Carole Gariepy Special for The Gardner
“Enjoy what you are doing,” says Pauline Dwelly of Oakham. She has lived by that motto all her life doing the two things she enjoys the most: taking care of babies and making quilts. Those joys filled her days with the best kind of work: labors of love.
She realized the joy of babies when she did babysitting during her teenage years. Then after she married Ralph in 1955, she had the joy of caring for her own babies, two boys and a girl, but realized it wasn’t sensible to go on having baby after baby. So, in 1968 when her youngest was 5, she decided to apply to Children’s Friends, an adoption agency in Worcester, to be a caregiver for newborns awaiting adoption. That started her baby career … quilts came later.
It was an exciting day when Children’s Friends sent them home with their first newborn, the first of 27, a little girl they named Cindy. Pauline gave every baby a name, and even though it was just a child’s temporary name that would be changed after adoption, having a name made each one someone special — it gave them individuality while they were with her.
They set up a bassinet in their bedroom so they could keep a careful watch on the baby, and Ralph, even though he worked hard during the day as a carpenter, often helped with the 2 a.m. feedings. She cared for Cindy for six fulfilling weeks but wasn’t prepared emotionally for the adjustment her new job would require when an adoptive family was found. Separation. Heartbreak.
She said, “It really does a number on your heart when you have to say goodbye to one of those little ones.” It was an emotional experience she would have to brace herself for and know that her job with each baby was only a temporary love affair. How wonderful it was for those children, and for all children, to experience love right from the beginning.
Her second child presented them with a big lifetime change. It was a little boy with Down syndrome. When the agency told Pauline about him, she wasn’t sure she would be able to meet his needs. She never had experience with a special needs child, but after reassurances of her capabilities from her doctor, minister and friend, she decided, “The baby needs a home and I can give him one.” They called him Eddie. Little did she realize when she made that decision that her home would become his permanent one. Eddie had lived with them two years when she and Ralph were told the sad news that he would never be adopted but would have to grow up in foster homes. They couldn’t let that happen to this dear boy who had become a loving part of their family. What could they do? The answer came to them quickly. They must adopt him.
Pauline and Ralph continued to get more babies, some came from other agencies that needed a temporary placement, and Eddie, along with his two brothers and sister, loved them and helped with their care. I asked Pauline if there was compensation for this work. Her answer shocked me, “Yes, $4 a day, enough to cover the cost of the formula and diapers.” All I could think of was the hours of care, the night feedings, the trips back and forth to the agency for the perspective parents to meet the babies, and the detailed records Pauline prepared for the adoptive parents to make the transition easy for them. When I commented on how low the pay was for all the time and effort, she said, “The payment of love is the highest salary one can receive.”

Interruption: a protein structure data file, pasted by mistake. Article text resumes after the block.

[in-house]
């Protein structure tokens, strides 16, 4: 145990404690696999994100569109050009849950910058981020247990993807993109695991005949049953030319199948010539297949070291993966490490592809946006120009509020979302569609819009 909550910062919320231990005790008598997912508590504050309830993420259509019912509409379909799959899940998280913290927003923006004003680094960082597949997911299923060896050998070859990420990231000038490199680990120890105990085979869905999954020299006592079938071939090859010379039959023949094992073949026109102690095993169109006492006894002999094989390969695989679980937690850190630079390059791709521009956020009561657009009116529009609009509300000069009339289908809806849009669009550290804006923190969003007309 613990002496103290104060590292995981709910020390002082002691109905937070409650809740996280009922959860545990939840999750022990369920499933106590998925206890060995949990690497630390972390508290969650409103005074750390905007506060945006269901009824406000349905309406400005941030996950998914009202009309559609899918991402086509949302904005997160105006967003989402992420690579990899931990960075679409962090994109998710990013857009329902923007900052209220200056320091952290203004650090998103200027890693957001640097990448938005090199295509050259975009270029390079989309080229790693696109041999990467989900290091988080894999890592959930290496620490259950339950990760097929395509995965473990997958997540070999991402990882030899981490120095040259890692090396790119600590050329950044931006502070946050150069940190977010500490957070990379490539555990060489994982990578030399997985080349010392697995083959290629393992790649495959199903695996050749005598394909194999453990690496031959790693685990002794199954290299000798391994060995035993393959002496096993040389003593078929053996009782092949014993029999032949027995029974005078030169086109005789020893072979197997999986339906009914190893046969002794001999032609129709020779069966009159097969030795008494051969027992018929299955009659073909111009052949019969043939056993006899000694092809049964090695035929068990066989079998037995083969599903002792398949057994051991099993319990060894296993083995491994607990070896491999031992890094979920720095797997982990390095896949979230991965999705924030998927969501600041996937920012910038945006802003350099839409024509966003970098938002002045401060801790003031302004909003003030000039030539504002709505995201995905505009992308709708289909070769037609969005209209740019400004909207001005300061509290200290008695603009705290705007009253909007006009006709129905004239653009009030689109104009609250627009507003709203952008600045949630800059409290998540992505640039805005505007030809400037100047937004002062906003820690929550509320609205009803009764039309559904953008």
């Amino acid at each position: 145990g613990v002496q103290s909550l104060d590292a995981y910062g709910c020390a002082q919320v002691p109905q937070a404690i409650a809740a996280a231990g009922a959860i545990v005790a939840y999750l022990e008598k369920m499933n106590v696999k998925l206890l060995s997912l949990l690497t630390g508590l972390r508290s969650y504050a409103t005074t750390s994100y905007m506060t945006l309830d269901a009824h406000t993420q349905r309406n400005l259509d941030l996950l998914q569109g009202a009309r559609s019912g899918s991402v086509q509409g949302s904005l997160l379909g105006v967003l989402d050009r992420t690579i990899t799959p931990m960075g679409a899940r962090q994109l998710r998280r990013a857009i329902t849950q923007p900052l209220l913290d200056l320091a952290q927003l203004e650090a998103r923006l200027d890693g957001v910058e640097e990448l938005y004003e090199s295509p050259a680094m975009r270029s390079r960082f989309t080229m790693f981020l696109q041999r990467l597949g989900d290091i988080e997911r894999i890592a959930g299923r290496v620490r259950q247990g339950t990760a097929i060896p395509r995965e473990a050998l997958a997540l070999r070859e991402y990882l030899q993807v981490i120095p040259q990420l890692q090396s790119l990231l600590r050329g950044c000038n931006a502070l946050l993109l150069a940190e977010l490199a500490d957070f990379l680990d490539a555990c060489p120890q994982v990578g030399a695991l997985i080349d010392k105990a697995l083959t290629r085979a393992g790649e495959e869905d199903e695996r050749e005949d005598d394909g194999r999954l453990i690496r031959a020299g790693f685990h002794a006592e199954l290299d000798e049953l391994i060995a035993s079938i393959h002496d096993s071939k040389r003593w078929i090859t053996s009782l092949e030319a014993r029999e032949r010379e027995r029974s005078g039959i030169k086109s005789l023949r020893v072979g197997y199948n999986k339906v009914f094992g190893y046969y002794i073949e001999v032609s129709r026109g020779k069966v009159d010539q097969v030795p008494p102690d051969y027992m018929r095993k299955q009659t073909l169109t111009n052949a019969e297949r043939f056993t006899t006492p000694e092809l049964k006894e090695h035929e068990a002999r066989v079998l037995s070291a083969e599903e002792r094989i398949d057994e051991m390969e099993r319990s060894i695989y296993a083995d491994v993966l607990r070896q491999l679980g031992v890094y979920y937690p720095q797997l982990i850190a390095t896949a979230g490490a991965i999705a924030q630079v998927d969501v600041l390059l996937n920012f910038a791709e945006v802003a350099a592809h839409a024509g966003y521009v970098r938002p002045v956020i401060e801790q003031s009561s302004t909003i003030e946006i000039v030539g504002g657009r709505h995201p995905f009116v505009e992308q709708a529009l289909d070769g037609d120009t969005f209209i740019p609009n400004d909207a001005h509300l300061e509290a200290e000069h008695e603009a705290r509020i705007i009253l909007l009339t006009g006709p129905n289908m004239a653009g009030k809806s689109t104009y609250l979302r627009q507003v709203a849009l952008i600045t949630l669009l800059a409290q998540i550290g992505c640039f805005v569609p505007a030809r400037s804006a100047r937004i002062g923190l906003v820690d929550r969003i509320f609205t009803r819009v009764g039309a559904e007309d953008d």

Realizing what caring folks Pauline and Ralph were, the agencies asked if they would be willing to help out with unwed mothers who needed a place to live during their pregnancies. The need touched their hearts, and they opened their homes to shepherd these young girls, the youngest was 15. Through the years, they provided a home to eight pregnant teens. Most girls stayed two to three months, one was with them for seven months, and while they were there, Pauline brought them to childbirth classes and gave them support until their babies were delivered. Love was the only compensation for that outreach. Ralph participated and was totally supportive of the outreaches. His carpentry work took care of the expense.
Babies, babies, babies. Besides her three birth children, Eddie and the newborns awaiting adoption, she gave many others loving care. She provided respite care for special needs children and became a licensed day care provider for babies. In 2000, after 45 years of babying for 61 children, she was “babied” out.
But did she stop caring for babies? No. She started making quilts for them. Anyone she knows who is having a baby gets a quilt. Beyond that, she makes them for special needs babies, for babies in the adoption agency, also for troubled teenagers, veterans, anyone she hears about who has a need, and people who work in group homes. (Eddie now lives in a group home and she well understands and appreciates the special people who work there.)
She says, “My hobby is fulfilling. It is a gift from God. I know the needs my quilts are being made for and I think about the people and pray for them as I sew. It gives me inner joy to be able to bring caring to people.”
Pauline is 85 and still enjoying what she does. Just as she felt connected to the babies she cared for, her quilts connect her to the people she makes them for. Her quilts are big cloth love letters, a labor of love.
Carole Gariepy is a Phillipston resident and author of “In Isolation.”